‘Happy Birthday’ Copyright Ruling Just Cost Warner/Chappell $14 Million

Court-filed memo also seeks order that would declare the song public domain

Music publisher Warner/Chappell will pay $14 million in a settlement that batted the royalties to ubiquitous tune “Happy Birthday to You” out of its hands, making it free for anyone to use.

A court filing late Monday also proposed a final judgment and order that would declare the song — the most popular in the world — public domain, something that must be reviewed by a judge.

Warner was aiming to hold the copyright to “Happy Birthday” until 2030.

The dispute — pitting musician Rupa Marya, filmmaker Robert Siegel, Good Morning to You Productions Corp. and Majar Productions in a class-action suit — sought to invalidate Warner/Chappell Music and Summy-Birchard, Inc.’s claim to the song’s copyright. The plaintiffs argued that they were owed “millions of dollars of unlawful licensing fees” paid for the song over the years, since the defendants didn’t own the copyright to the lyrics.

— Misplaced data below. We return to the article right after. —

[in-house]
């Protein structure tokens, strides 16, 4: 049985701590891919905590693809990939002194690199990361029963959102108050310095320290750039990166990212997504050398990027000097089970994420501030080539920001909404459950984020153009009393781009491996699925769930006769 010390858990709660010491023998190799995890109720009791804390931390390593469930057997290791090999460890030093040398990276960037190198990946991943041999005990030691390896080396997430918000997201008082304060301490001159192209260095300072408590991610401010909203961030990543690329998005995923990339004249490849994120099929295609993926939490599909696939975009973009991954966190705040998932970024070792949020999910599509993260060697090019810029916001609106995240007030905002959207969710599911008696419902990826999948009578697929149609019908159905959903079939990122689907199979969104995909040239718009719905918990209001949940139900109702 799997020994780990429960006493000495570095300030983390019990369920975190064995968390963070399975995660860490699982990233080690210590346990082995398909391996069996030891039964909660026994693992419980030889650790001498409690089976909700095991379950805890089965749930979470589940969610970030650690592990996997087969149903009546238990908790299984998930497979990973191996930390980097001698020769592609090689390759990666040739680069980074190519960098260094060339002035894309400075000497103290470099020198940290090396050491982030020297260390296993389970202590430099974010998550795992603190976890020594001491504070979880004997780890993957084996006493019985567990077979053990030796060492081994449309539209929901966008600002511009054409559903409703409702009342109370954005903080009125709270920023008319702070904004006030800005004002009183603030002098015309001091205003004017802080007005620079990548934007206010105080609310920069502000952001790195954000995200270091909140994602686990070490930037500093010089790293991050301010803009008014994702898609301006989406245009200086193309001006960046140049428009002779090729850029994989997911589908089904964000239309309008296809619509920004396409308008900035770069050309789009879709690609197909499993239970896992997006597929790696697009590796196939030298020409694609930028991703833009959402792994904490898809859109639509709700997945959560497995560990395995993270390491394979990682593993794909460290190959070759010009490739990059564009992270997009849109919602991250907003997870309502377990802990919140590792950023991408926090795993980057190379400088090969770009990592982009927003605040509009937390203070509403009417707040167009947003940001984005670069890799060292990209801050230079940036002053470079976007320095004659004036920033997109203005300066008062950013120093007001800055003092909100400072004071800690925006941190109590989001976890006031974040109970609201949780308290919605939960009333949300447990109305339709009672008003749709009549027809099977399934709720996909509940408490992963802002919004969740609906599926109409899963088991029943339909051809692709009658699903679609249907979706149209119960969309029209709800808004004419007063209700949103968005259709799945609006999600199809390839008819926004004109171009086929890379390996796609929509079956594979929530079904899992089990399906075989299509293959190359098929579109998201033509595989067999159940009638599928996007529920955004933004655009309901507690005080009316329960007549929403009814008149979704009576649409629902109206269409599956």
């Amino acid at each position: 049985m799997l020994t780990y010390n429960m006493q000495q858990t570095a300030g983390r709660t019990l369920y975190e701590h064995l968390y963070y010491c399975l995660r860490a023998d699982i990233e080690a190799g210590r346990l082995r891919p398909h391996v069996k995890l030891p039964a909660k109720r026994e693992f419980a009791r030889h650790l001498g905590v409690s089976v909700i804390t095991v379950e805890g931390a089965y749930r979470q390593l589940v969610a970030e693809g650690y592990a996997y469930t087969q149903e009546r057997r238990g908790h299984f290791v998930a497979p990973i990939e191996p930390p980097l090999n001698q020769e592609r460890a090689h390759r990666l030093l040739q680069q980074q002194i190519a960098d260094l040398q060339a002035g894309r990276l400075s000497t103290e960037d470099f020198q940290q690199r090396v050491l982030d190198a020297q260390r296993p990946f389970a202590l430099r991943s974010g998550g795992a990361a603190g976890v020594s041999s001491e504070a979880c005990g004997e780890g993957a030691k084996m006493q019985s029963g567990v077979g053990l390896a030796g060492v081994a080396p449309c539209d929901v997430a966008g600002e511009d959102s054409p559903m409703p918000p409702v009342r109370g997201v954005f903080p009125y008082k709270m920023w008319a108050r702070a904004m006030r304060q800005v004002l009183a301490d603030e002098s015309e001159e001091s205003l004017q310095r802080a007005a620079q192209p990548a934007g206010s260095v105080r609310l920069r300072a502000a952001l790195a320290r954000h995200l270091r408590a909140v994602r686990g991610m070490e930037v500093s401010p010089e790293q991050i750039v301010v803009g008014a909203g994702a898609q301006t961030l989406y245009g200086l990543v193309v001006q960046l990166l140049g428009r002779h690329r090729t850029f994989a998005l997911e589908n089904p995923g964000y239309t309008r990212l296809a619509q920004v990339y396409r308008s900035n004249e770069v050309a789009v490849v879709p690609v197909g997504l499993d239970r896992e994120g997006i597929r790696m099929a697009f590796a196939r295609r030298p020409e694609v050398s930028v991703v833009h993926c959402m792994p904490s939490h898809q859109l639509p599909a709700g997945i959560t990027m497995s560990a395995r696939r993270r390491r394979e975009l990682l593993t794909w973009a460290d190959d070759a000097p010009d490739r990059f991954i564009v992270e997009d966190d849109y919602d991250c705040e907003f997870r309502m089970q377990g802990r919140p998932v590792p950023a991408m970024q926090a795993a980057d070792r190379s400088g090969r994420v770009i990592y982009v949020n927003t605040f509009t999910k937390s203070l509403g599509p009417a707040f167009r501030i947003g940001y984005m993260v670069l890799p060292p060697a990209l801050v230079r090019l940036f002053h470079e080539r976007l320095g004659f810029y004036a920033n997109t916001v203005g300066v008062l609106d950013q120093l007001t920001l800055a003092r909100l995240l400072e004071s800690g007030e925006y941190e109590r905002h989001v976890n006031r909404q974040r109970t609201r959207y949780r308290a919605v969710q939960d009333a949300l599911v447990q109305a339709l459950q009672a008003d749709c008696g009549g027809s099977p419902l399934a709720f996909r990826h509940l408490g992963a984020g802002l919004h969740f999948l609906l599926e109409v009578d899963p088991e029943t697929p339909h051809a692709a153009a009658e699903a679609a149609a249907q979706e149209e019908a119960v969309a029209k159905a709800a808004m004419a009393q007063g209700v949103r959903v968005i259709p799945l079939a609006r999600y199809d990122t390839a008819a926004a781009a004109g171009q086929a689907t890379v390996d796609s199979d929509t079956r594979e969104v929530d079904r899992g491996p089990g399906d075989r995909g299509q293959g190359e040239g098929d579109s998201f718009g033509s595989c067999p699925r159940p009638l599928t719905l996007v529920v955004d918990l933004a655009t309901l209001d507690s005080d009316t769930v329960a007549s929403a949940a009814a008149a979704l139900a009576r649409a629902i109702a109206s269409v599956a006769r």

In September, Judge George R. King ruled in favor of the plaintiffs, including director Jennifer Nelson, who had challenged Warner/Chappell Music’s decades-old copyright claims to the song, which dates back to the 19th-century tune “Good Morning to All.”

Pamela Chelin contributed to this report.